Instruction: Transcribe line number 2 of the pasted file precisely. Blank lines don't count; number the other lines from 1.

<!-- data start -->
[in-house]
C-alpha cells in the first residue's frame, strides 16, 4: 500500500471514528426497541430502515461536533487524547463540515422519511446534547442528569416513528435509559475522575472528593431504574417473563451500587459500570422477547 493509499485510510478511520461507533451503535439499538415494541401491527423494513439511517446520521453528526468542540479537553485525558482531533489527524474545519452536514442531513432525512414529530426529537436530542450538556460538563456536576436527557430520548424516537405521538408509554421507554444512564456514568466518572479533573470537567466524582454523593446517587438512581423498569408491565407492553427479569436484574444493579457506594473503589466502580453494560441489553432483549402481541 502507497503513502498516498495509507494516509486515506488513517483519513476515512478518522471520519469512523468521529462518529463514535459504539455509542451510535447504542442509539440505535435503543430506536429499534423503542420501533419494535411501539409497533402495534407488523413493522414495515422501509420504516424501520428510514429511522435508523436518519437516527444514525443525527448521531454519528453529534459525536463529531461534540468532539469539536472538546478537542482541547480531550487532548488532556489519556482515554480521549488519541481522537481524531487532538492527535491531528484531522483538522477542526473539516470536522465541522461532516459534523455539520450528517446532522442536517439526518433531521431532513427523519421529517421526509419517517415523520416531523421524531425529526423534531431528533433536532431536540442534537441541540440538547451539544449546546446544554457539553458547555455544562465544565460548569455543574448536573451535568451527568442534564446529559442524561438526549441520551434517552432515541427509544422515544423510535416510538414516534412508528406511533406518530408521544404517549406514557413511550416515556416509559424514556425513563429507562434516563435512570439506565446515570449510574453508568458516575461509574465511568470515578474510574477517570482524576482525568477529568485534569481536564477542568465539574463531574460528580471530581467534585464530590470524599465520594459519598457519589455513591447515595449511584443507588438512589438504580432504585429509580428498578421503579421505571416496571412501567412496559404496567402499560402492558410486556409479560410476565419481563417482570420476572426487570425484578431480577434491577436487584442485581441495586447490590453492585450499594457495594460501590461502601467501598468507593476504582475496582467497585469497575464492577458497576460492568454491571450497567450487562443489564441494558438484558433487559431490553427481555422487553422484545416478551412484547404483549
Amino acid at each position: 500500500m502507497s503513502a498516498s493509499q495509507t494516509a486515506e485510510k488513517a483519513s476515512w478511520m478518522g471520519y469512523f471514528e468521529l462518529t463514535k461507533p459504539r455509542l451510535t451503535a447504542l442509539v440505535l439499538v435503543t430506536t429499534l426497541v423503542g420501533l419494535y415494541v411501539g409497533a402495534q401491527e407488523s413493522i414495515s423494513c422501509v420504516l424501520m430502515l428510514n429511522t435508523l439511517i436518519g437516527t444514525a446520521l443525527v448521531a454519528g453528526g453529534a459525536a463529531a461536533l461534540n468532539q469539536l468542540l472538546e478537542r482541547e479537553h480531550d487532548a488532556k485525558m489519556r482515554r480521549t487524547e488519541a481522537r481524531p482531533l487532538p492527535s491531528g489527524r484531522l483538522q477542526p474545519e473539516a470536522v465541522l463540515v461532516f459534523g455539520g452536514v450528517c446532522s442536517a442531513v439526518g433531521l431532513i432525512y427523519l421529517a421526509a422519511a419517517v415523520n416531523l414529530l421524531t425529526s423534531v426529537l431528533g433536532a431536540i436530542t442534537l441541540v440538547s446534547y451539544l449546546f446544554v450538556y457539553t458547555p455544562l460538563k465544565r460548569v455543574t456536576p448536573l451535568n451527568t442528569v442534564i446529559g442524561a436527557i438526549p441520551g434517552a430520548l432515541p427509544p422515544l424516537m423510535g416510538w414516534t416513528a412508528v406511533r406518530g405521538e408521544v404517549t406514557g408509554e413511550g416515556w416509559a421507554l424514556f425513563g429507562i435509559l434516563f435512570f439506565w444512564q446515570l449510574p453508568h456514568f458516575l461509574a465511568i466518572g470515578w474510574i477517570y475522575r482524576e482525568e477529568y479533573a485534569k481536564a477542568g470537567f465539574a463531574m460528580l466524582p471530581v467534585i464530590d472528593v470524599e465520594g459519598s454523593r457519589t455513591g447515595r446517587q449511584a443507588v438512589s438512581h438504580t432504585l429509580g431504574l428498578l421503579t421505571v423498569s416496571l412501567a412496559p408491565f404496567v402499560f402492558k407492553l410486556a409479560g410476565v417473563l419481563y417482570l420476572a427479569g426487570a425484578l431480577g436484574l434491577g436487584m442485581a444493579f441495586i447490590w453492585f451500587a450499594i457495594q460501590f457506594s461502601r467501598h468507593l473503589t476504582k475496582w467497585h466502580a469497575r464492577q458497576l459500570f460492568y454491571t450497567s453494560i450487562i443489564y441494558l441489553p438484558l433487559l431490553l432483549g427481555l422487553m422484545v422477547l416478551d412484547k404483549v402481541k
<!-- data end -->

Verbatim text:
C-alpha cells in the first residue's frame, strides 16, 4: 500500500471514528426497541430502515461536533487524547463540515422519511446534547442528569416513528435509559475522575472528593431504574417473563451500587459500570422477547 493509499485510510478511520461507533451503535439499538415494541401491527423494513439511517446520521453528526468542540479537553485525558482531533489527524474545519452536514442531513432525512414529530426529537436530542450538556460538563456536576436527557430520548424516537405521538408509554421507554444512564456514568466518572479533573470537567466524582454523593446517587438512581423498569408491565407492553427479569436484574444493579457506594473503589466502580453494560441489553432483549402481541 502507497503513502498516498495509507494516509486515506488513517483519513476515512478518522471520519469512523468521529462518529463514535459504539455509542451510535447504542442509539440505535435503543430506536429499534423503542420501533419494535411501539409497533402495534407488523413493522414495515422501509420504516424501520428510514429511522435508523436518519437516527444514525443525527448521531454519528453529534459525536463529531461534540468532539469539536472538546478537542482541547480531550487532548488532556489519556482515554480521549488519541481522537481524531487532538492527535491531528484531522483538522477542526473539516470536522465541522461532516459534523455539520450528517446532522442536517439526518433531521431532513427523519421529517421526509419517517415523520416531523421524531425529526423534531431528533433536532431536540442534537441541540440538547451539544449546546446544554457539553458547555455544562465544565460548569455543574448536573451535568451527568442534564446529559442524561438526549441520551434517552432515541427509544422515544423510535416510538414516534412508528406511533406518530408521544404517549406514557413511550416515556416509559424514556425513563429507562434516563435512570439506565446515570449510574453508568458516575461509574465511568470515578474510574477517570482524576482525568477529568485534569481536564477542568465539574463531574460528580471530581467534585464530590470524599465520594459519598457519589455513591447515595449511584443507588438512589438504580432504585429509580428498578421503579421505571416496571412501567412496559404496567402499560402492558410486556409479560410476565419481563417482570420476572426487570425484578431480577434491577436487584442485581441495586447490590453492585450499594457495594460501590461502601467501598468507593476504582475496582467497585469497575464492577458497576460492568454491571450497567450487562443489564441494558438484558433487559431490553427481555422487553422484545416478551412484547404483549